Top 10 logistics challenges for 2013 (and beyond)
What's in store for shippers in the coming year? Several trends bear watching—including the resurgence of a 50-year-old method of shipping.
For the past few Januarys, I've attempted to identify the top 10 challenges facing the logistics/supply chain community in the year ahead. My score for 2012 was not too bad, but I have to admit my predictions were pretty safe. This year, I'm going to stretch it a little and see what happens. Herewith, my list of 10 developments that bear watching in 2013:
- The usual. Not to trivialize any of these issues, but I believe it's pretty much a given that we'll continue to struggle with driver shortages and hours of service, fuel costs, carrier pricing, possible capacity shortfalls, infrastructure, and sustainability.
- Treatment of truck drivers. While salaries certainly enter into it, it is becoming increasingly clear that lifestyle factors keep many from pursuing a career as a truck driver. It will be incumbent upon shippers and receivers to help ease the pain by making their facilities more welcoming to drivers. Consider, for example, that many DCs lack adequate facilities for women and pets, which are on the road in growing numbers. Some minor expenditures can yield some major results.
- CSA 2010. Although the driver safety initiative was initially denounced as a huge blow to the industry, I believe CSA 2010 will turn out to be anticlimactic. As carriers and drivers gain experience with the program, the new regulations will prove to be more help than hindrance.
- Air travel. Let's face it. Even in first class, air travel is ugly; and unless Singapore Airlines starts flying domestically, it will continue to be that way. Fares and fees have skyrocketed, while service, seat availability, and comfort continue to deteriorate. With no solution in sight, we can expect to see a renewed push to regulate the industry in 2013.
- Use of boxcars. As rail service continues to improve and truckers' challenges mount, some companies will begin looking back 50 years and start shipping some products in boxcars. While this might not seem like a step in the right direction, improved rights-of-way, better equipment, and faster, more reliable service can make rail a reasonable alternative to trucks.
- Pricing options. As transportation costs continue to rise, more companies will quit trying to be Six Sigma suppliers and begin offering slower, but cheaper, shipping options to customers who don't require premium service. Not everyone needs overnight or even second-day delivery.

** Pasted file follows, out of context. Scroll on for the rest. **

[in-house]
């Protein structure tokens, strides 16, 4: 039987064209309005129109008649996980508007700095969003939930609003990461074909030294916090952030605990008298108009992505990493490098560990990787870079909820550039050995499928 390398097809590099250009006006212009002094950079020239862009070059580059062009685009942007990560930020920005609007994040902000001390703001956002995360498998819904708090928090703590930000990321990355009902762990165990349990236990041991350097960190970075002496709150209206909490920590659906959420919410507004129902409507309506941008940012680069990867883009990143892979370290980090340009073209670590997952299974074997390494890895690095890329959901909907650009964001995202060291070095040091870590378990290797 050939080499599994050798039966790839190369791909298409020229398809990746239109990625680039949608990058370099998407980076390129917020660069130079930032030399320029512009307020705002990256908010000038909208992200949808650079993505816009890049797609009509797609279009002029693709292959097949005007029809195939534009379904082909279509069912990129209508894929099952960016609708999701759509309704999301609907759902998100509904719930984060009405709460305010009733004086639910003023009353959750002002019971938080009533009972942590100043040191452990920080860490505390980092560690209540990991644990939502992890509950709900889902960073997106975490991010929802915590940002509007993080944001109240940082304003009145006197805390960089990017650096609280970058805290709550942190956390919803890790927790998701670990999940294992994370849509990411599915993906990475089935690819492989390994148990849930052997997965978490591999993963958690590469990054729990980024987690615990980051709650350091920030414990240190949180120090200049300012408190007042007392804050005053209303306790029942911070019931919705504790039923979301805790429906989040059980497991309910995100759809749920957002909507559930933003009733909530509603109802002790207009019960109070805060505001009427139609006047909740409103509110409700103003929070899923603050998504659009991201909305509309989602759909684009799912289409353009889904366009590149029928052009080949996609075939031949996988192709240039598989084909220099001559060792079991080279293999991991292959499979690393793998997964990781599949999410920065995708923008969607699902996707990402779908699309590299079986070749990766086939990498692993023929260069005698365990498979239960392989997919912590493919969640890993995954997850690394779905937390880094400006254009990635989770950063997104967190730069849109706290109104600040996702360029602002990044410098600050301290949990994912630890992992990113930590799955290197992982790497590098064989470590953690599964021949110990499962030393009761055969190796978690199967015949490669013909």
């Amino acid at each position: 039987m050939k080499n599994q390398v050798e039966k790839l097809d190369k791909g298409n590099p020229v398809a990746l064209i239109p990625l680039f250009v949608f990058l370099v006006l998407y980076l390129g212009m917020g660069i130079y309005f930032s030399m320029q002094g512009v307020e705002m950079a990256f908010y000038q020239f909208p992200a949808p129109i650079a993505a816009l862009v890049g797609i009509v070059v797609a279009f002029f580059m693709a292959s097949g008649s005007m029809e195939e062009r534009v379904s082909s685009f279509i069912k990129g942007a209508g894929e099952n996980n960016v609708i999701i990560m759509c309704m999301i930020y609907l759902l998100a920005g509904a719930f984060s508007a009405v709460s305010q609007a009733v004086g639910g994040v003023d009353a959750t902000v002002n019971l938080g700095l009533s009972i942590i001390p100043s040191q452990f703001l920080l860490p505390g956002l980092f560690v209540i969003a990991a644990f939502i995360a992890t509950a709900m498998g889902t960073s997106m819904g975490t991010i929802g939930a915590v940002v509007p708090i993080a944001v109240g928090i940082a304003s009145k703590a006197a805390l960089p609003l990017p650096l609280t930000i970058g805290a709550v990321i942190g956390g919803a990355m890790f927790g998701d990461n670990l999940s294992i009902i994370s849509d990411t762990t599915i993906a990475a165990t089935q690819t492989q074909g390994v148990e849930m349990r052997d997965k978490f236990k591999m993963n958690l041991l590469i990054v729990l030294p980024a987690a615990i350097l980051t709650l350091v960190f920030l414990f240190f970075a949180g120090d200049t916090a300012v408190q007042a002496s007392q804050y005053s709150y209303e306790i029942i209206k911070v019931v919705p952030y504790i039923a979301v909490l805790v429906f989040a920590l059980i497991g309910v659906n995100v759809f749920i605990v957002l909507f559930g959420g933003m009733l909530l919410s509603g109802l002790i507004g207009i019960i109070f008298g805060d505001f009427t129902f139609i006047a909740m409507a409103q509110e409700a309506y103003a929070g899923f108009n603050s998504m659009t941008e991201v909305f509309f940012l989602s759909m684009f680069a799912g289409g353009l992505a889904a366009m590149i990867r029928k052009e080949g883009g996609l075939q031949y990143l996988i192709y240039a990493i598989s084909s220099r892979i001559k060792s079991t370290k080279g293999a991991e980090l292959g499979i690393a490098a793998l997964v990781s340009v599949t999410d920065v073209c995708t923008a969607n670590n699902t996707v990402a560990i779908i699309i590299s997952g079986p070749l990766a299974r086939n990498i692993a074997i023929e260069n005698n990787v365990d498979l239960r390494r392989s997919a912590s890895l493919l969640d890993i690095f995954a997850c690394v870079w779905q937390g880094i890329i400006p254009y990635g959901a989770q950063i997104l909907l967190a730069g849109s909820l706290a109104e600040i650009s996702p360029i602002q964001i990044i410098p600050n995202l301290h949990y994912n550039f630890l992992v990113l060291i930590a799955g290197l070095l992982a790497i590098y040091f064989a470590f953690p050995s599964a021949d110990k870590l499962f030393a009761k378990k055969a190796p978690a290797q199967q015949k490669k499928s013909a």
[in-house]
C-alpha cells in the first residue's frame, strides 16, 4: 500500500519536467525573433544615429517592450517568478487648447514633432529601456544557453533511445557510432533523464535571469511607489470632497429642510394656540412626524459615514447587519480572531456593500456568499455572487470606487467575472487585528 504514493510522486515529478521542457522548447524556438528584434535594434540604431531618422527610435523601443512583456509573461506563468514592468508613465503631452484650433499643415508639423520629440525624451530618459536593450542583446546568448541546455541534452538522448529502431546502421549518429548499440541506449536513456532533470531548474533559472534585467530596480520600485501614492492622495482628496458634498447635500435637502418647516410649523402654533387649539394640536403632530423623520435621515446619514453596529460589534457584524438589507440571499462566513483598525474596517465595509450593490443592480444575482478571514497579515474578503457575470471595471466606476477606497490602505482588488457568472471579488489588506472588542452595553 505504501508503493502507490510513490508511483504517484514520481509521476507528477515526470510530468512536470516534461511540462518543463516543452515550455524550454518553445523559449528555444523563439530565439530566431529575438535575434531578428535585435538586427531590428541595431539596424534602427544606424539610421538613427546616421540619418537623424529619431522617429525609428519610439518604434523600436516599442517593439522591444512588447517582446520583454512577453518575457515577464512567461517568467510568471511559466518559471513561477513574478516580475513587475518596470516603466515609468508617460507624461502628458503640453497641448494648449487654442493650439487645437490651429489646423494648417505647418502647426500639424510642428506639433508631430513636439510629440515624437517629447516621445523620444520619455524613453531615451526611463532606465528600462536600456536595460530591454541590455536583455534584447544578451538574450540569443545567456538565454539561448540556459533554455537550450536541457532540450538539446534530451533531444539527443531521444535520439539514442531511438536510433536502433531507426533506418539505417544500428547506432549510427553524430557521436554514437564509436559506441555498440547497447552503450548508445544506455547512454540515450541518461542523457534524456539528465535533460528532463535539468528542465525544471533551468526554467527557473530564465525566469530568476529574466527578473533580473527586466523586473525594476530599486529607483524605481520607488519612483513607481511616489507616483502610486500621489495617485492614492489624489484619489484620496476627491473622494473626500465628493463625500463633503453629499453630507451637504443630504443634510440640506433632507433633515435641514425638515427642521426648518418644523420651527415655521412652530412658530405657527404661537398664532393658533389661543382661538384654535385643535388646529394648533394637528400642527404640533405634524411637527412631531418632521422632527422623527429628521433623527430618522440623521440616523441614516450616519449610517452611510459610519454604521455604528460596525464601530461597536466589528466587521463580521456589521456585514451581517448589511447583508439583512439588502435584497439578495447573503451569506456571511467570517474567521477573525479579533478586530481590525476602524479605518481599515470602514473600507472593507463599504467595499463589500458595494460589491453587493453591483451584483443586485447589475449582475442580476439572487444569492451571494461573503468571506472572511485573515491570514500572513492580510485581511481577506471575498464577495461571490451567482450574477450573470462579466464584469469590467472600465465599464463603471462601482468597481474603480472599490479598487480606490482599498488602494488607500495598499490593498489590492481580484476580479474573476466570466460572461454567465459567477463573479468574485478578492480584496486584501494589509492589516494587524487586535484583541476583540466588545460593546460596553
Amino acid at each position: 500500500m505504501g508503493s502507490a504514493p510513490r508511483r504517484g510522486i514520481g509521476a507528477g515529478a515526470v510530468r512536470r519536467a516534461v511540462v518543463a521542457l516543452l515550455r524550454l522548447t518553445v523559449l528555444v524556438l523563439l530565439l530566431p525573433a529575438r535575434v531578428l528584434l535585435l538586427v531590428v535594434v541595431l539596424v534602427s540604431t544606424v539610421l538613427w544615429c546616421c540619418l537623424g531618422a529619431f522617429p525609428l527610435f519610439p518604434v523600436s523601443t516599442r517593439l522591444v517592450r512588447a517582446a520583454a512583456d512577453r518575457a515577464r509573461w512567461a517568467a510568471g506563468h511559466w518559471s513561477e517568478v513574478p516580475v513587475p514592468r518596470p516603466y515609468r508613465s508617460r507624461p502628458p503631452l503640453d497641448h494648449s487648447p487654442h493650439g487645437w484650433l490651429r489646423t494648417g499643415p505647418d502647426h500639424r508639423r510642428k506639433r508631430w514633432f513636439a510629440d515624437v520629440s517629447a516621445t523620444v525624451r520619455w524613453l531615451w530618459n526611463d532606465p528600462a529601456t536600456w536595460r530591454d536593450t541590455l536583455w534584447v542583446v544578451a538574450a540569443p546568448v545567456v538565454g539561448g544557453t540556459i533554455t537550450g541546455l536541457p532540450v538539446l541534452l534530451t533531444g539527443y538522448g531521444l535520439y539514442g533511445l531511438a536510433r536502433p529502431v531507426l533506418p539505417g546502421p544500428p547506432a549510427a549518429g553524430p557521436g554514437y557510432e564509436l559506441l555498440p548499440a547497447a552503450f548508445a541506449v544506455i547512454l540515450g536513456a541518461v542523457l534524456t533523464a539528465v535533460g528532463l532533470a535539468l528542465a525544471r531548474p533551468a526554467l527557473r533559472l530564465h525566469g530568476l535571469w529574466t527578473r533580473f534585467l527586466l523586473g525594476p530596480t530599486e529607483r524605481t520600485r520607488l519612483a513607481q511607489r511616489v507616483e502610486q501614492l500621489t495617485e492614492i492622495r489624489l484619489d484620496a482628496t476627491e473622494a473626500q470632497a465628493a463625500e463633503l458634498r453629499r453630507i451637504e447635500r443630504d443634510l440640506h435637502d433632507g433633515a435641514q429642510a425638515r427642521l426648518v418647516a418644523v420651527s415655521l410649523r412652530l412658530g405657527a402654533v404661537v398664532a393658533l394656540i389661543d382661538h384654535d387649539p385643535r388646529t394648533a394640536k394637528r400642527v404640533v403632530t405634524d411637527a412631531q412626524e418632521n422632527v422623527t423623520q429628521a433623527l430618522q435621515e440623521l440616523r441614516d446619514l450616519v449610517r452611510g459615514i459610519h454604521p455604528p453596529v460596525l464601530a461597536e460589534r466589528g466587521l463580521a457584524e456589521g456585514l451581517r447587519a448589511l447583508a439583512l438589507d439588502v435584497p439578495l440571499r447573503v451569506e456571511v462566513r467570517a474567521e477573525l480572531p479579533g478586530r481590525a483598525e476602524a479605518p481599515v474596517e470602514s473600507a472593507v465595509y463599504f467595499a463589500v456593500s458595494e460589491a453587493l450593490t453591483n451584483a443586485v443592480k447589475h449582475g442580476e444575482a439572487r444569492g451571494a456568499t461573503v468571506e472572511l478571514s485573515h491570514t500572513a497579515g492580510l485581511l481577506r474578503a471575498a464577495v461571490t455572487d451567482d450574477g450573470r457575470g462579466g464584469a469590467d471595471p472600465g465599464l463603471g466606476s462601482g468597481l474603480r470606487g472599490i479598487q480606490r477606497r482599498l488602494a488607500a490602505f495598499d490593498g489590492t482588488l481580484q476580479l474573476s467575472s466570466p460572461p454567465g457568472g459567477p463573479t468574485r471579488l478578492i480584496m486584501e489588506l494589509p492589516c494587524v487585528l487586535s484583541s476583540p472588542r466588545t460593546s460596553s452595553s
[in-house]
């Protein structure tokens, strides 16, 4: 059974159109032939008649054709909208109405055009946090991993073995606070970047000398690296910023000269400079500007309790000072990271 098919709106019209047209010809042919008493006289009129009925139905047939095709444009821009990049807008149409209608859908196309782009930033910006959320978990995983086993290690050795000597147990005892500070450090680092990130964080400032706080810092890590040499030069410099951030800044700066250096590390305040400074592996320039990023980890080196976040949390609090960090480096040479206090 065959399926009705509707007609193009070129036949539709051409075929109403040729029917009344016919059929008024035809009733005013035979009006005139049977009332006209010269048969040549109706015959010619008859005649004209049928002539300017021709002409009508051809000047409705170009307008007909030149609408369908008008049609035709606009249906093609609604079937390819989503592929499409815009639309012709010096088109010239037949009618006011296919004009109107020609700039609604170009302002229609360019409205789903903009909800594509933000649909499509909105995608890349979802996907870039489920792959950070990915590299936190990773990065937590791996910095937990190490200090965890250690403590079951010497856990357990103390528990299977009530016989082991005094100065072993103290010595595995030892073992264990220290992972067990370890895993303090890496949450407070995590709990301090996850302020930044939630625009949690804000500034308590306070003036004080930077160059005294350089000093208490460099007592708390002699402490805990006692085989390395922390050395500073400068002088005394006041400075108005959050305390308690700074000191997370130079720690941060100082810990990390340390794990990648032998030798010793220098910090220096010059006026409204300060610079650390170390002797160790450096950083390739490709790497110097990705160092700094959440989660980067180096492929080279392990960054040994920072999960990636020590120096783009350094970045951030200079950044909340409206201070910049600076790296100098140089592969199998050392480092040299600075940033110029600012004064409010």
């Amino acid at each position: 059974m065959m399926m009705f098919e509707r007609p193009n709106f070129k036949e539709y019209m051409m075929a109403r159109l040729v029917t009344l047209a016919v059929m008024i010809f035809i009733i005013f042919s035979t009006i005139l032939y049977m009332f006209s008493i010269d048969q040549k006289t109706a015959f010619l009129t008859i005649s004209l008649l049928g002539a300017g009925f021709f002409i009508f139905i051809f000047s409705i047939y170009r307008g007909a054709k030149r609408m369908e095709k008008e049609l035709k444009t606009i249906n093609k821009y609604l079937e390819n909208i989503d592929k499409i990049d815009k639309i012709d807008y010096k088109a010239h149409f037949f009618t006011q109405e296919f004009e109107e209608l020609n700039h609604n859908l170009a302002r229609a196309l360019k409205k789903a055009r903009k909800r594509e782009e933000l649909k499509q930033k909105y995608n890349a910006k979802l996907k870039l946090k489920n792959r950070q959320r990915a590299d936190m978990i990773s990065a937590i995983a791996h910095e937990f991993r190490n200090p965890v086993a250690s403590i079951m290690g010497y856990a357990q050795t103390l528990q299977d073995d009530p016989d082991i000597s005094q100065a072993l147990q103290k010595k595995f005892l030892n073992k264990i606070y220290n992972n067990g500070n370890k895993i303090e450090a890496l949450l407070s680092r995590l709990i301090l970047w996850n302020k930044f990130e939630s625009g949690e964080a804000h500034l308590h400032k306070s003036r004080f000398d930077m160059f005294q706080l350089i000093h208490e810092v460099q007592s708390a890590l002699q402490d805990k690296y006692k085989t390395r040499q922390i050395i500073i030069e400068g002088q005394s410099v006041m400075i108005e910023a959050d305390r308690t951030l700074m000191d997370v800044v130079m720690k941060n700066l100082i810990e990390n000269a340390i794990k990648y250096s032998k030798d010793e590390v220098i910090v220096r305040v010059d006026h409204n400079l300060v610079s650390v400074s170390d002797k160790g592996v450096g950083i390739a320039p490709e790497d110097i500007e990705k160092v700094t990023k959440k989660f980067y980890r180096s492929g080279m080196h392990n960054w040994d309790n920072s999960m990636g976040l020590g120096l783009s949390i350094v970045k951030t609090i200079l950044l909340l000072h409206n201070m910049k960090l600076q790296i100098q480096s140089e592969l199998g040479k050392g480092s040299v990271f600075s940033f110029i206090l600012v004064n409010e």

- Alternative fuels. Several motor carriers already have had excellent results with natural gas, and there is no reason to expect that these experiments will end anytime soon.
- Outsourcing. Continuing uncertainty in the economy and the supply chain will give a boost to logistics service providers (LSPs). Contracting with an LSP gives shippers the flexibility to modify their distribution networks relatively swiftly in response to changing market and transportation conditions.
- Panama Canal. The expansion of the Panama Canal, scheduled for completion in 2015, will open up new port options for U.S. importers. Although the change won't happen overnight, this could have big effect on where they locate DCs in the future. For example, expect to see an upsurge in interest in a misshapen geographic triangle bordered by Columbus, Memphis, Dallas, and Kansas City that promises to give U.S. companies both the inbound and the outbound flexibility they need.
- Freight bill payment. For 50 years, freight bill audit and payment firms have provided a valuable service to the industry, but the widespread availability of transportation management systems with freight payment modules could take a big bite out of that business. Freight bill payment companies will need to broaden their horizons and look for innovative ways to package the valuable information they can provide.
Some readers of this column may believe that I've "lost it" on this one, but let's regroup in December 2013 and see how we did.
Clifford F. Lynch is principal of C.F. Lynch & Associates, a provider of logistics management advisory services, and author of Logistics Outsourcing – A Management Guide and co-author of The Role of Transportation in the Supply Chain. He can be reached at firstname.lastname@example.org.
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